“Almost unbearable. Going through day after day of excruciating work, Jack Nicholson’s character had to be crazy and angry all the time. And my character had to cry 12 hours a day, all day long, the last nine months straight, five or six days a week. I was there a year and a month, and there must be something to Primal Scream therapy, because after the day was over and I’d cried for my 12 hours… after all that work, hardly anyone even criticized my performance in it, even to mention it, it seemed like. The reviews were all about Kubrick, like I wasn’t there.”
I find her performance impressive, especially considering her treatment on set. Behind the scenes videos show Kubrick berating her for missing cues. The scene where Nicholson menaces her and she tries to defend herself with a baseball bat took a reported 127 takes! Grueling. It really puts things in perspective. I think Duvall deserves all the credit in the world for enduring and for grounding the film’s cast in reality.
The Shining – A Modern Viewing
I sat down on a lazy Sunday in April to watch The Shining in UHD. What struck me first was the cinematography. Frequent Kubrick collaborator John Alcott (2001: A Space Odyssey, A Clockwork Orange) shot the film. Alcott won a cinematography Academy Award for Kubrick’s Barry Lyndon in 1976, and his cinematography in The Shining is gorgeous. From the opening shots of the Torrance family in the car driving up the mountain roads to the final chase scenes through the hedge maze, it’s all just stunning. Every shot seems perfectly set up and framed for maximum effect. A truly masterful effort.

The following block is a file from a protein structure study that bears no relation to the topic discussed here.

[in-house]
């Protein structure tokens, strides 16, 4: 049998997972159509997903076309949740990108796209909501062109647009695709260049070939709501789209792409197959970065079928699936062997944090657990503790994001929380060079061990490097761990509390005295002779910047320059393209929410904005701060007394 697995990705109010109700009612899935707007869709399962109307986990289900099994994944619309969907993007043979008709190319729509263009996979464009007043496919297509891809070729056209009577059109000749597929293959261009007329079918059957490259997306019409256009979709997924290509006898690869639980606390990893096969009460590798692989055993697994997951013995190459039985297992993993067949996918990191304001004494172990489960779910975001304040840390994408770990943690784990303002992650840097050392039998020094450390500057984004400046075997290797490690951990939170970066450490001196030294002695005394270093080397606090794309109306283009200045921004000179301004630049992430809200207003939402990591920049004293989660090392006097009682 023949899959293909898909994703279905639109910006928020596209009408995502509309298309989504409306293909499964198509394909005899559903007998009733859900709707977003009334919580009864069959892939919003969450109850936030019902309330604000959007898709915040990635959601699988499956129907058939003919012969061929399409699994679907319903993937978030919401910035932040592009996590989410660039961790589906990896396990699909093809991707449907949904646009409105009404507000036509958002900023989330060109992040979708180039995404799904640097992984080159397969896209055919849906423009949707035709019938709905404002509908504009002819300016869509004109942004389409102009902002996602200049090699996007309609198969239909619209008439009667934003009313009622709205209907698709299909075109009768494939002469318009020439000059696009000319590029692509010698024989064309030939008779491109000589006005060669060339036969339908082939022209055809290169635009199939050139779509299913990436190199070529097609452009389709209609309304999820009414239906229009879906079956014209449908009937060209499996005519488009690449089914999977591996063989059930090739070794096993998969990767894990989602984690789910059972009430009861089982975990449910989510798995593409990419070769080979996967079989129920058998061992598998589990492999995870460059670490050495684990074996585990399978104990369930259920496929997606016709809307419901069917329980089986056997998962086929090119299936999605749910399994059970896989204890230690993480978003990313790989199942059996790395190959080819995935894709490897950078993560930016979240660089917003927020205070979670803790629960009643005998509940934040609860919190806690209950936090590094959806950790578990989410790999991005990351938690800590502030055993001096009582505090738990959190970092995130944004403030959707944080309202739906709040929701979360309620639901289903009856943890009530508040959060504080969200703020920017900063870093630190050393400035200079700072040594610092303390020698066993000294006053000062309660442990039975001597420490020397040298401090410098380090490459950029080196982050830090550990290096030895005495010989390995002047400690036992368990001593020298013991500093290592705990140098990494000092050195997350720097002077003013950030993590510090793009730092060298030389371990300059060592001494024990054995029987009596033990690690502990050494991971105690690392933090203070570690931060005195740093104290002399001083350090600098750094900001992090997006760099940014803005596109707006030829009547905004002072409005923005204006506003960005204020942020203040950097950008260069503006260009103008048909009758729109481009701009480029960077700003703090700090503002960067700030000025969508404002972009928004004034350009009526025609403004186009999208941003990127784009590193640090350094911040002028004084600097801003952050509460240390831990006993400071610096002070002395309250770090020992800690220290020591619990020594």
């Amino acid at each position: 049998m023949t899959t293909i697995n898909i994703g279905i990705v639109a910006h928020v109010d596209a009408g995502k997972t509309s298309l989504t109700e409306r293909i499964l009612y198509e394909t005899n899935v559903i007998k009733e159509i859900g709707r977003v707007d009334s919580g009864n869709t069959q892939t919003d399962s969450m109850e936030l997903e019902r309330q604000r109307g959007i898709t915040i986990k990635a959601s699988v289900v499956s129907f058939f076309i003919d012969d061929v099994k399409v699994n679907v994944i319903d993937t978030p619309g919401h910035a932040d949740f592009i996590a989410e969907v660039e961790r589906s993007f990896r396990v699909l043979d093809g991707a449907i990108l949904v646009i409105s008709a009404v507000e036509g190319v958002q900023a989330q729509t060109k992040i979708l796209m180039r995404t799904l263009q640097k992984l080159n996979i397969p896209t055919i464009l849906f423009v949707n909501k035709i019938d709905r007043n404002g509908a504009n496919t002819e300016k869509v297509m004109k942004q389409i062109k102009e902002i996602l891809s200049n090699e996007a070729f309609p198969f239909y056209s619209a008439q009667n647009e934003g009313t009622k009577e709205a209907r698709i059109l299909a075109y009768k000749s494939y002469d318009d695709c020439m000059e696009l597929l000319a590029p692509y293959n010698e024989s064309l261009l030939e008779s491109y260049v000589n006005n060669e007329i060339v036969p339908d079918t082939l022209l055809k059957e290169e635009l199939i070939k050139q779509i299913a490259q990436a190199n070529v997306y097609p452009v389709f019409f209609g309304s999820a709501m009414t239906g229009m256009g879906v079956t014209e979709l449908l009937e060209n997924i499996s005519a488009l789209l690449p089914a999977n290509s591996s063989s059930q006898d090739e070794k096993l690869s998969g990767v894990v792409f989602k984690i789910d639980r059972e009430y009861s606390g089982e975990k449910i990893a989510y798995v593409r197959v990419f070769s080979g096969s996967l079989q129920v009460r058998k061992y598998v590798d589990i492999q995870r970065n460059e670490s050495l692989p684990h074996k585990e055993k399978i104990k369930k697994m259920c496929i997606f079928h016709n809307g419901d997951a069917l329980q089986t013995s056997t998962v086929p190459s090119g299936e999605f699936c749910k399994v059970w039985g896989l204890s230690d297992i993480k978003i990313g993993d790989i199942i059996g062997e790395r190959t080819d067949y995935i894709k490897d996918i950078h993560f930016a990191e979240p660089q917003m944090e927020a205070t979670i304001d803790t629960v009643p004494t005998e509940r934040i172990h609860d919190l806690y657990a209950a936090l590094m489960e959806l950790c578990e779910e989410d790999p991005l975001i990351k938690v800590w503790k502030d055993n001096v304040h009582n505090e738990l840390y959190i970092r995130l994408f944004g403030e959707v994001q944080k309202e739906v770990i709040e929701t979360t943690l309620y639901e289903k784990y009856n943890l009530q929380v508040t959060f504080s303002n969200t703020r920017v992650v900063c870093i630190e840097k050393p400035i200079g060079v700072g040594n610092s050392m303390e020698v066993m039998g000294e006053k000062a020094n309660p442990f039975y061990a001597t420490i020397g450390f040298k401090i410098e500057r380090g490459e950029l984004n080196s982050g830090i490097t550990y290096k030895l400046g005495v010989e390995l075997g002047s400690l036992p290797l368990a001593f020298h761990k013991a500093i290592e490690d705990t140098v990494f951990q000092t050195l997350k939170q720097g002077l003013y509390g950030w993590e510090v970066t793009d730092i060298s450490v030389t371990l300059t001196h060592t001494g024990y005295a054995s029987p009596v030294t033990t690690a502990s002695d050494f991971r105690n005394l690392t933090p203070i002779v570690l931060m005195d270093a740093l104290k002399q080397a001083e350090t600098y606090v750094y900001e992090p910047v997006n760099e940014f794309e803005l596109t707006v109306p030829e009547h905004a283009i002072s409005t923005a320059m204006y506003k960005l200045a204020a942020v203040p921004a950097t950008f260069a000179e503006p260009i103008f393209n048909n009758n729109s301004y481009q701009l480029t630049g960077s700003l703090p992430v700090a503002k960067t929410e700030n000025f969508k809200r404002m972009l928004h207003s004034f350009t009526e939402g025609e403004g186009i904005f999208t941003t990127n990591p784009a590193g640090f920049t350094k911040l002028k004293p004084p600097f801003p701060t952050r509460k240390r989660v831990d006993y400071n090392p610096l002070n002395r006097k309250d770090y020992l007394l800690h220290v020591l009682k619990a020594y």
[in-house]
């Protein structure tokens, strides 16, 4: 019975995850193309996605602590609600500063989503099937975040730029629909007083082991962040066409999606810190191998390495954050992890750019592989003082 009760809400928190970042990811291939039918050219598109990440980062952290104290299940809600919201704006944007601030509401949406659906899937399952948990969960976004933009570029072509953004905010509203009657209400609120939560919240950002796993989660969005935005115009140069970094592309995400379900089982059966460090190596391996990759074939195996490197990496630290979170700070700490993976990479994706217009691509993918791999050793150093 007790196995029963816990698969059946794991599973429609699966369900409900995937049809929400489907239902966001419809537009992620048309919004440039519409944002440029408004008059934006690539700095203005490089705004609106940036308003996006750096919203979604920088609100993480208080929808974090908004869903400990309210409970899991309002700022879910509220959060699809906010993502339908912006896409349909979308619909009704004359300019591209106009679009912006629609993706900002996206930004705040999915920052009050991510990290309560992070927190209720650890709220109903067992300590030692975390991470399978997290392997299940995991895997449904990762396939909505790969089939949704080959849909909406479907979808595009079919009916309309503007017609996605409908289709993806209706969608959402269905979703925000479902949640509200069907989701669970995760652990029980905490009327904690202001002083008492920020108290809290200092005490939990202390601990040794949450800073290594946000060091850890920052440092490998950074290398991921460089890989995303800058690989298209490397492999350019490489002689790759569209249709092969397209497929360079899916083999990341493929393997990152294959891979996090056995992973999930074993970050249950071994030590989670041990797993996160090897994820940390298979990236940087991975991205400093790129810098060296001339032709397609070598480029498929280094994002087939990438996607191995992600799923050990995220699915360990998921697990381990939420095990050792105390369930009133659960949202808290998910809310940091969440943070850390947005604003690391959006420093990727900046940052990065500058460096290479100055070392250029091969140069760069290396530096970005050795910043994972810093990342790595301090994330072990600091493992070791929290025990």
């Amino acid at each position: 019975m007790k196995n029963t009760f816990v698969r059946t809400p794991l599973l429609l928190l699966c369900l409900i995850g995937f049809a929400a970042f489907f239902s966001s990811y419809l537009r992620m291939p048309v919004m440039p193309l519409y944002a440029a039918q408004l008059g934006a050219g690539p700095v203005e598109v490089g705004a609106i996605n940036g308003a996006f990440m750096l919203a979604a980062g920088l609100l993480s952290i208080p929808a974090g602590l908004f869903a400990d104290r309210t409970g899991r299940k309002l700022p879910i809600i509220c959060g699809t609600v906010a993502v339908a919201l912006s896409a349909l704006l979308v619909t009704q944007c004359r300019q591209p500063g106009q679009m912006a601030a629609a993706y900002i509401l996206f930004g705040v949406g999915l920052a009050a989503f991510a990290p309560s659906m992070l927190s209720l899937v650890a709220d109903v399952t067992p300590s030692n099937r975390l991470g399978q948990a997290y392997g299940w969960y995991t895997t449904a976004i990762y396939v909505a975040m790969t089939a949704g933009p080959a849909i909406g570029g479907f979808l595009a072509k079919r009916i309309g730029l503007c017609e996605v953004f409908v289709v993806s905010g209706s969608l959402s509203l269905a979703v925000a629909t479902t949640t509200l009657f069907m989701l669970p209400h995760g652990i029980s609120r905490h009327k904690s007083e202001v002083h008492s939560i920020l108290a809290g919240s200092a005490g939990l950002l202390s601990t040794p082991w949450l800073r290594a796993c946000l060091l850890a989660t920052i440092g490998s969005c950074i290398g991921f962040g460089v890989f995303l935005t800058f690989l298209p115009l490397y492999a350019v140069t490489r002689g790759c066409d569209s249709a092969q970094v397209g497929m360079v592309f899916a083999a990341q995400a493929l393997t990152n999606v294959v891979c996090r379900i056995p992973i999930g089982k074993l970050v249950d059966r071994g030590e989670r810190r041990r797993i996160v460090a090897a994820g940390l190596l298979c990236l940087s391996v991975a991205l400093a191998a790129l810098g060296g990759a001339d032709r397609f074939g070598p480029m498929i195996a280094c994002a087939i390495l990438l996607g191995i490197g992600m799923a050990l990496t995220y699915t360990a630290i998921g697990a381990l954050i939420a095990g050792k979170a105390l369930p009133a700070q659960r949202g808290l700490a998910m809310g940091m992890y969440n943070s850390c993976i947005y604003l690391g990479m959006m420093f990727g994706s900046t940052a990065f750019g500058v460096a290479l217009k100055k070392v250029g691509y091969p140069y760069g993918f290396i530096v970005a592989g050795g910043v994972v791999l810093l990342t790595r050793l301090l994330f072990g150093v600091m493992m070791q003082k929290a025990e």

Jack Nicholson is great in pretty much everything, so it’s easy to forgive his over the top performance. I’m not sure any other actor could have pulled it off and still be taken seriously. Intense? Yes. Unhinged? Totally. As I said earlier, many people don’t like Shelley Duvall as Wendy, but the reality is, the film couldn’t succeed without her. I can’t think of anyone who sells “terrified” like she does. Young Danny Lloyd shines as well (no pun intended). He stood head and shoulders above the 500 plus children interviewed for the role. A natural. His guttural “REDRUM” recitations still give me shivers: flashbacks from seeing this film as a boy.
The Shining is riveting. Two and a half hours go by in a flash. There’s so much to see and every scene is multi-layered. If a four hour long cut of this film exists, I want to see it. It’s that engaging. Like many critics, my opinion of the film has changed over time…for the better. I enjoyed it as a kid on a basic level. Watching it as an adult and as a more seasoned film veteran has opened my eyes to a whole new level of enjoyment.
The Shining got a 4K restoration Blu-ray release in late 2019, just in time for the 4oth anniversary!
We wrote about it here. I’m happy to report it’s going for about $20 and not the original MSRP of $41.99. Your wallet will thank you! I can’t say enough how gorgeous this film is. If you can catch it in 4K, or on the big screen, or both, you definitely should. Odds are if you’re reading this, you’re isolated with your family. Can you think of a better time for a revisit? If you’re feeling truly inspired, be sure to follow it up with Mike Flanagan’s fantastic sequel, Doctor Sleep (read our review here).
Stephen King once said:
“I think The Shining is a beautiful film, and it looks terrific, and as I’ve said before, it’s like a big, beautiful Cadillac with no engine inside it.”
I hate to dispute the horror master on this subject, especially when he wrote the book, but I’m going to do it anyway. People like to throw the term “masterpiece” around, but The Shining really is a masterpiece. It’s part psychological horror, part isolation horror. It’s part ghost story, part haunted house story, with slasher elements thrown in. There’s something here for nearly every kind of horror fan.
What about non-horror fans? We all have that friend who says they don’t like horror. You can show this film to that friend, and I can almost guarantee they will love it. If they don’t? Well, you can always find new friends, right? I’m kidding. Kind of.
The PopHorror writers talk about their feelings on The Shining here.